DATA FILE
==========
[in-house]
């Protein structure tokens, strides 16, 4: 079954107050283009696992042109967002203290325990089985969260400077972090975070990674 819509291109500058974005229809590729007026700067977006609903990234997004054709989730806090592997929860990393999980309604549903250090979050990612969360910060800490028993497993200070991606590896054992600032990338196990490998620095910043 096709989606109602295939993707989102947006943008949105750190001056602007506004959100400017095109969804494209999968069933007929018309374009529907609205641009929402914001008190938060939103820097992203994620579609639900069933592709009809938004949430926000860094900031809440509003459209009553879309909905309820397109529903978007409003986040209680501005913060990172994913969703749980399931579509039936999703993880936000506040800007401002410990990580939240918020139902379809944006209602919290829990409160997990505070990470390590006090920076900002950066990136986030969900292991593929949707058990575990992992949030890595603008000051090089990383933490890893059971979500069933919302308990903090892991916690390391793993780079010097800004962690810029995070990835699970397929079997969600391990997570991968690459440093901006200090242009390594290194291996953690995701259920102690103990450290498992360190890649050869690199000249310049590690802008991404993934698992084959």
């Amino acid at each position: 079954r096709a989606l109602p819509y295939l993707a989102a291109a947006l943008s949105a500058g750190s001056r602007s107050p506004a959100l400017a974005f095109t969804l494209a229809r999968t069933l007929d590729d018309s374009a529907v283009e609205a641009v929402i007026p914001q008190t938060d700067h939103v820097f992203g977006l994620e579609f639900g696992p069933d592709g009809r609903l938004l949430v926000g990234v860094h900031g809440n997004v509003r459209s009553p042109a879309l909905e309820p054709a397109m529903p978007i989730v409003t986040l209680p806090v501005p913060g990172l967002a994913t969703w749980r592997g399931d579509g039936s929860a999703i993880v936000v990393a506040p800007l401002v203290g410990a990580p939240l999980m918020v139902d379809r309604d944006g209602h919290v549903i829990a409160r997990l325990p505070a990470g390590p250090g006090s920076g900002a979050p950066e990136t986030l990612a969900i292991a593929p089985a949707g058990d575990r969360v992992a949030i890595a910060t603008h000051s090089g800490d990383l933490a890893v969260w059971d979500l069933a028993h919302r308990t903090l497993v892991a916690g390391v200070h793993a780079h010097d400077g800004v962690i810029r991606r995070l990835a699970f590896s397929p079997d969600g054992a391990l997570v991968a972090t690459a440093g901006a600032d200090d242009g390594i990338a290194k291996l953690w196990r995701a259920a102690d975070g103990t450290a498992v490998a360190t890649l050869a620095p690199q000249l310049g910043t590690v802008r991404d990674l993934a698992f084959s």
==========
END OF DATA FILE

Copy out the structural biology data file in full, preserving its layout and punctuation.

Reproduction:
[in-house]
């Protein structure tokens, strides 16, 4: 079954107050283009696992042109967002203290325990089985969260400077972090975070990674 819509291109500058974005229809590729007026700067977006609903990234997004054709989730806090592997929860990393999980309604549903250090979050990612969360910060800490028993497993200070991606590896054992600032990338196990490998620095910043 096709989606109602295939993707989102947006943008949105750190001056602007506004959100400017095109969804494209999968069933007929018309374009529907609205641009929402914001008190938060939103820097992203994620579609639900069933592709009809938004949430926000860094900031809440509003459209009553879309909905309820397109529903978007409003986040209680501005913060990172994913969703749980399931579509039936999703993880936000506040800007401002410990990580939240918020139902379809944006209602919290829990409160997990505070990470390590006090920076900002950066990136986030969900292991593929949707058990575990992992949030890595603008000051090089990383933490890893059971979500069933919302308990903090892991916690390391793993780079010097800004962690810029995070990835699970397929079997969600391990997570991968690459440093901006200090242009390594290194291996953690995701259920102690103990450290498992360190890649050869690199000249310049590690802008991404993934698992084959």
């Amino acid at each position: 079954r096709a989606l109602p819509y295939l993707a989102a291109a947006l943008s949105a500058g750190s001056r602007s107050p506004a959100l400017a974005f095109t969804l494209a229809r999968t069933l007929d590729d018309s374009a529907v283009e609205a641009v929402i007026p914001q008190t938060d700067h939103v820097f992203g977006l994620e579609f639900g696992p069933d592709g009809r609903l938004l949430v926000g990234v860094h900031g809440n997004v509003r459209s009553p042109a879309l909905e309820p054709a397109m529903p978007i989730v409003t986040l209680p806090v501005p913060g990172l967002a994913t969703w749980r592997g399931d579509g039936s929860a999703i993880v936000v990393a506040p800007l401002v203290g410990a990580p939240l999980m918020v139902d379809r309604d944006g209602h919290v549903i829990a409160r997990l325990p505070a990470g390590p250090g006090s920076g900002a979050p950066e990136t986030l990612a969900i292991a593929p089985a949707g058990d575990r969360v992992a949030i890595a910060t603008h000051s090089g800490d990383l933490a890893v969260w059971d979500l069933a028993h919302r308990t903090l497993v892991a916690g390391v200070h793993a780079h010097d400077g800004v962690i810029r991606r995070l990835a699970f590896s397929p079997d969600g054992a391990l997570v991968a972090t690459a440093g901006a600032d200090d242009g390594i990338a290194k291996l953690w196990r995701a259920a102690d975070g103990t450290a498992v490998a360190t890649l050869a620095p690199q000249l310049g910043t590690v802008r991404d990674l993934a698992f084959s």